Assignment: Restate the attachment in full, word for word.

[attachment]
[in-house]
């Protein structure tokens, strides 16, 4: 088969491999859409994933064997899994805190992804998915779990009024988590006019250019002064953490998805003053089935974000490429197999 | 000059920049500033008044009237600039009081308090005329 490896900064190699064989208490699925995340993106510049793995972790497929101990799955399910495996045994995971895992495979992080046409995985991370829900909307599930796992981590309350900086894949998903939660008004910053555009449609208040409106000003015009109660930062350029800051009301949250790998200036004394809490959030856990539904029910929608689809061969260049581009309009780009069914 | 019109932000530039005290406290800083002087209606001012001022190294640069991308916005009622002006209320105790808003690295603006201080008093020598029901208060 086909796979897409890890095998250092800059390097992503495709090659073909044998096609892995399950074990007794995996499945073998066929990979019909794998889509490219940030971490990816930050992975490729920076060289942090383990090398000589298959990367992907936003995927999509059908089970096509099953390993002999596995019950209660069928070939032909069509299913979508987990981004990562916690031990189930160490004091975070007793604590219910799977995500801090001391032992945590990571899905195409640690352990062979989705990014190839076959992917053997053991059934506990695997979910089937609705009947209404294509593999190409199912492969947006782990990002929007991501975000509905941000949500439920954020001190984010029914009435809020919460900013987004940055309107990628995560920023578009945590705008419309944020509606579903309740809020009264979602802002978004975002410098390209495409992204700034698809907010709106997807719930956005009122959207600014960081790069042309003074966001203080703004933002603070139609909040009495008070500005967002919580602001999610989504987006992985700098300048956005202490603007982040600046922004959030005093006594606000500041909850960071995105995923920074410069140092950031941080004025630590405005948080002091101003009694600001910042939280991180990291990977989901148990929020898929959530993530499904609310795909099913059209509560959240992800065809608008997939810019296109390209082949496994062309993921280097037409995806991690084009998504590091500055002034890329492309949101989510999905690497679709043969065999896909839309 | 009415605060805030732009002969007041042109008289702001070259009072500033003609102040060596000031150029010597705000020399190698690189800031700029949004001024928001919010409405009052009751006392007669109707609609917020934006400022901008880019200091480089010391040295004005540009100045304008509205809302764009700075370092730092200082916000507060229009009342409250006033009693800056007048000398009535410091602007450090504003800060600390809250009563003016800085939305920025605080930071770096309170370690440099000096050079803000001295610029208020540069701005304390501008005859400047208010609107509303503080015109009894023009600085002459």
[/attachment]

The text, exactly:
[in-house]
């Protein structure tokens, strides 16, 4: 088969491999859409994933064997899994805190992804998915779990009024988590006019250019002064953490998805003053089935974000490429197999 | 000059920049500033008044009237600039009081308090005329 490896900064190699064989208490699925995340993106510049793995972790497929101990799955399910495996045994995971895992495979992080046409995985991370829900909307599930796992981590309350900086894949998903939660008004910053555009449609208040409106000003015009109660930062350029800051009301949250790998200036004394809490959030856990539904029910929608689809061969260049581009309009780009069914 | 019109932000530039005290406290800083002087209606001012001022190294640069991308916005009622002006209320105790808003690295603006201080008093020598029901208060 086909796979897409890890095998250092800059390097992503495709090659073909044998096609892995399950074990007794995996499945073998066929990979019909794998889509490219940030971490990816930050992975490729920076060289942090383990090398000589298959990367992907936003995927999509059908089970096509099953390993002999596995019950209660069928070939032909069509299913979508987990981004990562916690031990189930160490004091975070007793604590219910799977995500801090001391032992945590990571899905195409640690352990062979989705990014190839076959992917053997053991059934506990695997979910089937609705009947209404294509593999190409199912492969947006782990990002929007991501975000509905941000949500439920954020001190984010029914009435809020919460900013987004940055309107990628995560920023578009945590705008419309944020509606579903309740809020009264979602802002978004975002410098390209495409992204700034698809907010709106997807719930956005009122959207600014960081790069042309003074966001203080703004933002603070139609909040009495008070500005967002919580602001999610989504987006992985700098300048956005202490603007982040600046922004959030005093006594606000500041909850960071995105995923920074410069140092950031941080004025630590405005948080002091101003009694600001910042939280991180990291990977989901148990929020898929959530993530499904609310795909099913059209509560959240992800065809608008997939810019296109390209082949496994062309993921280097037409995806991690084009998504590091500055002034890329492309949101989510999905690497679709043969065999896909839309 | 009415605060805030732009002969007041042109008289702001070259009072500033003609102040060596000031150029010597705000020399190698690189800031700029949004001024928001919010409405009052009751006392007669109707609609917020934006400022901008880019200091480089010391040295004005540009100045304008509205809302764009700075370092730092200082916000507060229009009342409250006033009693800056007048000398009535410091602007450090504003800060600390809250009563003016800085939305920025605080930071770096309170370690440099000096050079803000001295610029208020540069701005304390501008005859400047208010609107509303503080015109009894023009600085002459």